Pixars Brave

3d modeling the hulk

Drawing and Clay I
Initial Sketches



Sculpting the Hulk

As with any paid creative project, the statue started out as a proposal from the Asylum’s client, in this case Marvel. The first task was to produce a series of “roughs,” or paper sketches of what the finished product might look like.

“In the drawing stage,” says Jesus, “we basically establish the pose. We want to capture a key moment.”

In this case, the firm settled on a classic stance: the Hulk smash. “The Hulk smash shows him in the aftermath of one of his attacks,” says Jesus. “It has pavement buckling and something already destroyed. But it’s a subtle pose too. It shows massive bulk but has a more delicate gesture.”



The Armature


Once the drawings are done and the pose established, it’s time to begin sculpting. Stone begins by building an armature, or skeleton for the piece. To do this, she uses aluminum and steel wire, and experiments with various combinations to make sure the statuette is able to stand-up on its own.



Sculpting the HulkSculpting the HulkSculpting the Hulk

With a figure the size and shape of the Hulk, the main concern is that the skeleton is sturdy enough. “The Hulk is a big piece,” says Jesus. “You have to give it a strong back and hips. Remember, it’s going to go through a clay stage and a wax stage, so you have to make it really strong.”

Blocking Out The Major Forms


Drawing and Clay III

Sculpting the HulkIn the next phase, Stone creates rough versions of the major body parts, making sure they’re all in proportion to one another.

“At this point, you’re building the major relationships,” says Jesus. “You need to establish the head versus the shoulders versus the hips.”

To hear Jesus say it, creating a head that fits right on the shoulders and doesn’t look odd next to the arms involves a lot of trial and error. The moment the sculptor adjusts the thigh so it looks right next to the hips, he or she discovers that those two pieces are now out of proportion with the shoulders and the head. Then, more clay has to go on or come off.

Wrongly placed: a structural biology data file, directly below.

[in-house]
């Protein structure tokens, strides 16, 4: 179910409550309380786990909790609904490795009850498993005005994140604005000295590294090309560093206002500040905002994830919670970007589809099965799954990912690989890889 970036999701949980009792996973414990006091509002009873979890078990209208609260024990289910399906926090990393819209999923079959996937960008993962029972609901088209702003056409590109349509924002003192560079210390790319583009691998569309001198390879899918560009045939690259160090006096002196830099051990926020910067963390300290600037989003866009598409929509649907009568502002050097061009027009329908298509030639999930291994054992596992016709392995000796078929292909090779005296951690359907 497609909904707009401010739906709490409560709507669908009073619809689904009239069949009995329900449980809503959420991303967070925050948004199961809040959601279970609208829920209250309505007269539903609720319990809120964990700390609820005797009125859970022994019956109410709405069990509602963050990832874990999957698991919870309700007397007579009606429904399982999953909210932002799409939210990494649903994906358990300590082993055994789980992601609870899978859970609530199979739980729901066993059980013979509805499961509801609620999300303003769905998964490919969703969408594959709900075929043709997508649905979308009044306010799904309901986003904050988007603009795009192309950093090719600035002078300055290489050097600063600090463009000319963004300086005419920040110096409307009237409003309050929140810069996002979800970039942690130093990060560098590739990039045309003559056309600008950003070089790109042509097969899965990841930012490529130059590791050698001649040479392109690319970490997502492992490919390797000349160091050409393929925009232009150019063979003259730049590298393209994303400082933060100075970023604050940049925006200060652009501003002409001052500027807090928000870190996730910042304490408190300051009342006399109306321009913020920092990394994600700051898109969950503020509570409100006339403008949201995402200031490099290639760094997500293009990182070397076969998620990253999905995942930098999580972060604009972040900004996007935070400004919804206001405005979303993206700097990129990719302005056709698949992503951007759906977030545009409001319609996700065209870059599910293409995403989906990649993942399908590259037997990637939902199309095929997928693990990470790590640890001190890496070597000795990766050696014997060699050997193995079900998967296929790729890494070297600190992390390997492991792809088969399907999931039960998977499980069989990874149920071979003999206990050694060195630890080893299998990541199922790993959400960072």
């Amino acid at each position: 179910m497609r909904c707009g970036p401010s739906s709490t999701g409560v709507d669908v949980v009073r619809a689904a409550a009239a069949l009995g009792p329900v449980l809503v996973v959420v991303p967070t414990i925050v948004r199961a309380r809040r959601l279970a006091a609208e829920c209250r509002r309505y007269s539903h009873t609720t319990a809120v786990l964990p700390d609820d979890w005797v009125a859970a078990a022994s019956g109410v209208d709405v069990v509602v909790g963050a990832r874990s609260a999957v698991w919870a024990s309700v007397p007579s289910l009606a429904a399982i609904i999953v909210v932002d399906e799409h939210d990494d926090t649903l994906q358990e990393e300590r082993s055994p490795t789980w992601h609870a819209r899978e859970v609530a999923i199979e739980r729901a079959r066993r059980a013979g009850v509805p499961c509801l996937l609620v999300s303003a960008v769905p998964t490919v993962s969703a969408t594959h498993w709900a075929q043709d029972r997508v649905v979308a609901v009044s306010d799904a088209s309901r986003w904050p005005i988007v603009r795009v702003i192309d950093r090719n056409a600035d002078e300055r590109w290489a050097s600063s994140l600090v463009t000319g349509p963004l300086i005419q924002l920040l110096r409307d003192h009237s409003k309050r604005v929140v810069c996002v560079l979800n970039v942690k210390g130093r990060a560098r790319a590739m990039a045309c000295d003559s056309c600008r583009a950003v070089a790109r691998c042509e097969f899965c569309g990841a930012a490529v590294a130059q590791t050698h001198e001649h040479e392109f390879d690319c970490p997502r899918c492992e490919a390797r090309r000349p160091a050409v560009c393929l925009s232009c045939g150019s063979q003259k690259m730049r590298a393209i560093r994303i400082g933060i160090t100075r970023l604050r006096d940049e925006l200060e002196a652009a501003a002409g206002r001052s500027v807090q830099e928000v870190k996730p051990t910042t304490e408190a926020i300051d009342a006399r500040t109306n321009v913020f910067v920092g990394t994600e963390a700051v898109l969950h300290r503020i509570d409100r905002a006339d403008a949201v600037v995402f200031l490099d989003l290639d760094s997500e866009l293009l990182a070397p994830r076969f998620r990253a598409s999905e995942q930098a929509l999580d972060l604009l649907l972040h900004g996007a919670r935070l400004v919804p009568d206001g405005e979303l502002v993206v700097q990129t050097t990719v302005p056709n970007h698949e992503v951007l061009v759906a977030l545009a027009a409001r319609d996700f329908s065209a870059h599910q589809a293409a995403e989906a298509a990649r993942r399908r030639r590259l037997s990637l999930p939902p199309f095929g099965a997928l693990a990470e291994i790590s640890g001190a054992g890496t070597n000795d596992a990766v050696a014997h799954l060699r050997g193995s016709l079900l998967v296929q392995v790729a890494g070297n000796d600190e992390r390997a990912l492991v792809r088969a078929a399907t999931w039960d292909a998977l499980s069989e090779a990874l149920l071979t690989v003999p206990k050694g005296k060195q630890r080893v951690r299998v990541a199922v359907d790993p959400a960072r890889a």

One way to speed up the process is to always work on the statue as a whole. “In painting class, they teach you to address everything in your painting in one sitting,” says Jesus. “The same thing is true with sculpture. You want to address every problem you have every time you work on it.”



Using Photo References


Drawing and Clay IV

Once the Hulk’s major body parts were properly blocked out, it was time to start refining his features. At this point, the problem is one of realism—Stone needs to make sure the statuette looks human, or at least as human as the Hulk. And so, she begins working with a number of different photographs either of people who look like him or are in a similar pose.



Sculpting the HulkSculpting the Hulk

“When you sculpt,” says Jesus, “you can make it up, but it’s not advisable. We shoot photos to save time and make it more solid.”

Of course, since no one completely resembles the Hulk, the photo references had to come from different sources, with each one showing a part of the whole. For example, the musculature came from bodybuilders, while the face was based on a picture of Jesus himself (Manuel, we mean).

Clay model casting


Initial Sketches

By the time the clay modeling was done, the Hulk looked pretty good from a distance. “When things get refined to a stage, where, if you squint your eyes, it looks done, then we submit it to clay approval,” says Jesus.


Sculpting the HulkSculpting the Hulk

At that point, the clay model is ready to go through a series of processes that will transform it into a wax statue. First, it’s placed in a box and propped-up with tiny foam cores. Next a pancake-like batter of silicone is poured in over it.